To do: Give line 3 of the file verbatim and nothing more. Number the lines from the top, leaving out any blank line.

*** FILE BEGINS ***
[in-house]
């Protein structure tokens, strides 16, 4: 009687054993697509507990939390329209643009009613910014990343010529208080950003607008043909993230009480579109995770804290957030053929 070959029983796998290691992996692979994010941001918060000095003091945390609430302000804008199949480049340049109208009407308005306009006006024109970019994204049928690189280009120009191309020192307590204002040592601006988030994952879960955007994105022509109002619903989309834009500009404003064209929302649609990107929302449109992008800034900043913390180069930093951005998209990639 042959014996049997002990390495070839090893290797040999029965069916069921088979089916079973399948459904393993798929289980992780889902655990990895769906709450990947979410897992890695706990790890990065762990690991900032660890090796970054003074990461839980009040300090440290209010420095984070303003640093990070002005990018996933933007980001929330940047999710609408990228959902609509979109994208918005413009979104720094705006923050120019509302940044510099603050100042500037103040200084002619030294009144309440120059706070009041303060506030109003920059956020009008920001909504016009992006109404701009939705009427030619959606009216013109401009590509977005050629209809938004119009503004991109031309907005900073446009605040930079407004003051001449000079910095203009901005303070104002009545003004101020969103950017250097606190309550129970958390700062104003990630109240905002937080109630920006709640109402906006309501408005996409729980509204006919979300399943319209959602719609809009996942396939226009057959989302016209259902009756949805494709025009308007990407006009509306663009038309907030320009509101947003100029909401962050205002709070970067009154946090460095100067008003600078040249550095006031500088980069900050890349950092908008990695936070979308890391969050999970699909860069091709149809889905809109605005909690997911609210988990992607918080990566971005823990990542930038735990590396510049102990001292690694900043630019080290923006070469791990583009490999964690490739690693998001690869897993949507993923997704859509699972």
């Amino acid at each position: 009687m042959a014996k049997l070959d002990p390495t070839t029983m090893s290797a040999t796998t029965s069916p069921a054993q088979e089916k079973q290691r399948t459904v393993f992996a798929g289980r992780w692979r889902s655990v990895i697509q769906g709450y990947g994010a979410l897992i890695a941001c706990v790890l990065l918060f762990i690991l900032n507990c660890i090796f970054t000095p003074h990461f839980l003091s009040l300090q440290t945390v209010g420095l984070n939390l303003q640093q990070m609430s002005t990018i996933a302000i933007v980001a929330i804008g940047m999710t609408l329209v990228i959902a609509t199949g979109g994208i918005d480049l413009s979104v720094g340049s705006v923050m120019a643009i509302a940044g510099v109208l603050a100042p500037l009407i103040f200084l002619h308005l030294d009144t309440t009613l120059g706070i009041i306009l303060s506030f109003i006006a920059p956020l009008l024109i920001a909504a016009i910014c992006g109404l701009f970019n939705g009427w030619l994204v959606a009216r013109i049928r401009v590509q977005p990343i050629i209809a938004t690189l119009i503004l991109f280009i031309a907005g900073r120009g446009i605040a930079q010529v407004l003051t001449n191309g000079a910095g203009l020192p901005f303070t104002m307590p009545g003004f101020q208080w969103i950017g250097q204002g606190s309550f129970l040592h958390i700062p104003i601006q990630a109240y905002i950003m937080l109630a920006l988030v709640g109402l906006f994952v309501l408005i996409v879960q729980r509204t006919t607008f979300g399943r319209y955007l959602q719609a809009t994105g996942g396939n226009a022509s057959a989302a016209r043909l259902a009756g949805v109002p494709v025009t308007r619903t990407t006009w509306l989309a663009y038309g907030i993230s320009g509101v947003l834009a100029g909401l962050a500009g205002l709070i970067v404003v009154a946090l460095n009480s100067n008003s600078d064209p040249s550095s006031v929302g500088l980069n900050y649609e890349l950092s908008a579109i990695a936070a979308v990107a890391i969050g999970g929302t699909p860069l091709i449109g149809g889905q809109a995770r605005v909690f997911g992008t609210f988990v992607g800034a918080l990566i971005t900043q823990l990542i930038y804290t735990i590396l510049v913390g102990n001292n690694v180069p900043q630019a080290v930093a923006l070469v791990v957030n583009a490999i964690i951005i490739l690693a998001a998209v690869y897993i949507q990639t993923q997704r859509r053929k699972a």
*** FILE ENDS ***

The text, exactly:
């Amino acid at each position: 009687m042959a014996k049997l070959d002990p390495t070839t029983m090893s290797a040999t796998t029965s069916p069921a054993q088979e089916k079973q290691r399948t459904v393993f992996a798929g289980r992780w692979r889902s655990v990895i697509q769906g709450y990947g994010a979410l897992i890695a941001c706990v790890l990065l918060f762990i690991l900032n507990c660890i090796f970054t000095p003074h990461f839980l003091s009040l300090q440290t945390v209010g420095l984070n939390l303003q640093q990070m609430s002005t990018i996933a302000i933007v980001a929330i804008g940047m999710t609408l329209v990228i959902a609509t199949g979109g994208i918005d480049l413009s979104v720094g340049s705006v923050m120019a643009i509302a940044g510099v109208l603050a100042p500037l009407i103040f200084l002619h308005l030294d009144t309440t009613l120059g706070i009041i306009l303060s506030f109003i006006a920059p956020l009008l024109i920001a909504a016009i910014c992006g109404l701009f970019n939705g009427w030619l994204v959606a009216r013109i049928r401009v590509q977005p990343i050629i209809a938004t690189l119009i503004l991109f280009i031309a907005g900073r120009g446009i605040a930079q010529v407004l003051t001449n191309g000079a910095g203009l020192p901005f303070t104002m307590p009545g003004f101020q208080w969103i950017g250097q204002g606190s309550f129970l040592h958390i700062p104003i601006q990630a109240y905002i950003m937080l109630a920006l988030v709640g109402l906006f994952v309501l408005i996409v879960q729980r509204t006919t607008f979300g399943r319209y955007l959602q719609a809009t994105g996942g396939n226009a022509s057959a989302a016209r043909l259902a009756g949805v109002p494709v025009t308007r619903t990407t006009w509306l989309a663009y038309g907030i993230s320009g509101v947003l834009a100029g909401l962050a500009g205002l709070i970067v404003v009154a946090l460095n009480s100067n008003s600078d064209p040249s550095s006031v929302g500088l980069n900050y649609e890349l950092s908008a579109i990695a936070a979308v990107a890391i969050g999970g929302t699909p860069l091709i449109g149809g889905q809109a995770r605005v909690f997911g992008t609210f988990v992607g800034a918080l990566i971005t900043q823990l990542i930038y804290t735990i590396l510049v913390g102990n001292n690694v180069p900043q630019a080290v930093a923006l070469v791990v957030n583009a490999i964690i951005i490739l690693a998001a998209v690869y897993i949507q990639t993923q997704r859509r053929k699972a």